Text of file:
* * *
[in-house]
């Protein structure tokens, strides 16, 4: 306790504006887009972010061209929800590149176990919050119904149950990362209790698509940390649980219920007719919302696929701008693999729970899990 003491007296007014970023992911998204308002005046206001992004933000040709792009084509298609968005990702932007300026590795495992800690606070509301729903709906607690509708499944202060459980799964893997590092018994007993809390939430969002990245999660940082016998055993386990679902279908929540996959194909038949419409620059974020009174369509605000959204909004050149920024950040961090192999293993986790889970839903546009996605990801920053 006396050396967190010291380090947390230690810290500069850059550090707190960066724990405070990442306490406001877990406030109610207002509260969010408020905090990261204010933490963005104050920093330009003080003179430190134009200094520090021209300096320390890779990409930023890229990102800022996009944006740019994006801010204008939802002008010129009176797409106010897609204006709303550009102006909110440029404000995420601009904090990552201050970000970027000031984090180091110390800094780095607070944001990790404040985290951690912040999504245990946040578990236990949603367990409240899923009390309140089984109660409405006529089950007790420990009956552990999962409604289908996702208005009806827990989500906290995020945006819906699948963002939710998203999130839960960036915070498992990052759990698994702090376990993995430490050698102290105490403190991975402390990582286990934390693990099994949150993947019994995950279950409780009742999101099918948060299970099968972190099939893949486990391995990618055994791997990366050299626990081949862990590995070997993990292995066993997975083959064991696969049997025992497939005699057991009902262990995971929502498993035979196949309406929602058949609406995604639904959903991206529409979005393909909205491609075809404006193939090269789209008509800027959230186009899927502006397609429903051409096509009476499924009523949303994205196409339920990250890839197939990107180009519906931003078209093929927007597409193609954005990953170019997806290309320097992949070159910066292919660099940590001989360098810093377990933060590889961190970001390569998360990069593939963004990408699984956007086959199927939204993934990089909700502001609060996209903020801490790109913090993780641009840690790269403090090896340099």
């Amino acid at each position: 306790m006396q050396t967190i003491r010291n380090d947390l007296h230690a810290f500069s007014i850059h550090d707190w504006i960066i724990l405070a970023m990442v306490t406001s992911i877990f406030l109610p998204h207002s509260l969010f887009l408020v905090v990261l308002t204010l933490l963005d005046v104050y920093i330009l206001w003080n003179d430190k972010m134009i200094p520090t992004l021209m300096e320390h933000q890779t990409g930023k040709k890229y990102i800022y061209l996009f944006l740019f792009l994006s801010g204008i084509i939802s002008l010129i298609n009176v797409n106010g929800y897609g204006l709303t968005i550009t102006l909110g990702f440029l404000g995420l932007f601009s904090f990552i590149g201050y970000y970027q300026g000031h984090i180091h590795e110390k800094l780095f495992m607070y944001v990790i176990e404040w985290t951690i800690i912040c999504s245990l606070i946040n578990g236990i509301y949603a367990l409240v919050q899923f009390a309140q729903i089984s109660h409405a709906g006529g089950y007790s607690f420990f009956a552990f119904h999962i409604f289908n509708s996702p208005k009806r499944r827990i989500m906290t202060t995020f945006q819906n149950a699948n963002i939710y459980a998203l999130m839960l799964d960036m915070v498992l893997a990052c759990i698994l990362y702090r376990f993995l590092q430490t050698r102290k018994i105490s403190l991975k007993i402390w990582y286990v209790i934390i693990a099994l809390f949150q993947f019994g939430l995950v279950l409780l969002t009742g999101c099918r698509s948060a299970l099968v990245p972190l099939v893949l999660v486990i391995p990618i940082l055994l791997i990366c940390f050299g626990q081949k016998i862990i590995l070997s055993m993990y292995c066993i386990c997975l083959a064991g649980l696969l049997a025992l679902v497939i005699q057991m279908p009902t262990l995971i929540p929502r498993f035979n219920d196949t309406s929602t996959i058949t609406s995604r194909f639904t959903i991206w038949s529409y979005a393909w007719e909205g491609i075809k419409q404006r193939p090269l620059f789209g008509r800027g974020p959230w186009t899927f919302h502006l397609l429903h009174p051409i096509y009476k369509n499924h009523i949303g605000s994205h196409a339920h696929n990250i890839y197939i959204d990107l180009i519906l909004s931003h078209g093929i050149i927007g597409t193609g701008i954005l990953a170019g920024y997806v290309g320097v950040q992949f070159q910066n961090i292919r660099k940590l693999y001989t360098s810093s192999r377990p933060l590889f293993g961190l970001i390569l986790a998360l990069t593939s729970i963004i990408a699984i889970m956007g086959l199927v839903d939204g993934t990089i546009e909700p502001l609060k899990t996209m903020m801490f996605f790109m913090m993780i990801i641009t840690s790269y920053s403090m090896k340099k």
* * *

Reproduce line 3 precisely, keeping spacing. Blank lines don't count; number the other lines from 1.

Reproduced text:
């Amino acid at each position: 306790m006396q050396t967190i003491r010291n380090d947390l007296h230690a810290f500069s007014i850059h550090d707190w504006i960066i724990l405070a970023m990442v306490t406001s992911i877990f406030l109610p998204h207002s509260l969010f887009l408020v905090v990261l308002t204010l933490l963005d005046v104050y920093i330009l206001w003080n003179d430190k972010m134009i200094p520090t992004l021209m300096e320390h933000q890779t990409g930023k040709k890229y990102i800022y061209l996009f944006l740019f792009l994006s801010g204008i084509i939802s002008l010129i298609n009176v797409n106010g929800y897609g204006l709303t968005i550009t102006l909110g990702f440029l404000g995420l932007f601009s904090f990552i590149g201050y970000y970027q300026g000031h984090i180091h590795e110390k800094l780095f495992m607070y944001v990790i176990e404040w985290t951690i800690i912040c999504s245990l606070i946040n578990g236990i509301y949603a367990l409240v919050q899923f009390a309140q729903i089984s109660h409405a709906g006529g089950y007790s607690f420990f009956a552990f119904h999962i409604f289908n509708s996702p208005k009806r499944r827990i989500m906290t202060t995020f945006q819906n149950a699948n963002i939710y459980a998203l999130m839960l799964d960036m915070v498992l893997a990052c759990i698994l990362y702090r376990f993995l590092q430490t050698r102290k018994i105490s403190l991975k007993i402390w990582y286990v209790i934390i693990a099994l809390f949150q993947f019994g939430l995950v279950l409780l969002t009742g999101c099918r698509s948060a299970l099968v990245p972190l099939v893949l999660v486990i391995p990618i940082l055994l791997i990366c940390f050299g626990q081949k016998i862990i590995l070997s055993m993990y292995c066993i386990c997975l083959a064991g649980l696969l049997a025992l679902v497939i005699q057991m279908p009902t262990l995971i929540p929502r498993f035979n219920d196949t309406s929602t996959i058949t609406s995604r194909f639904t959903i991206w038949s529409y979005a393909w007719e909205g491609i075809k419409q404006r193939p090269l620059f789209g008509r800027g974020p959230w186009t899927f919302h502006l397609l429903h009174p051409i096509y009476k369509n499924h009523i949303g605000s994205h196409a339920h696929n990250i890839y197939i959204d990107l180009i519906l909004s931003h078209g093929i050149i927007g597409t193609g701008i954005l990953a170019g920024y997806v290309g320097v950040q992949f070159q910066n961090i292919r660099k940590l693999y001989t360098s810093s192999r377990p933060l590889f293993g961190l970001i390569l986790a998360l990069t593939s729970i963004i990408a699984i889970m956007g086959l199927v839903d939204g993934t990089i546009e909700p502001l609060k899990t996209m903020m801490f996605f790109m913090m993780i990801i641009t840690s790269y920053s403090m090896k340099k």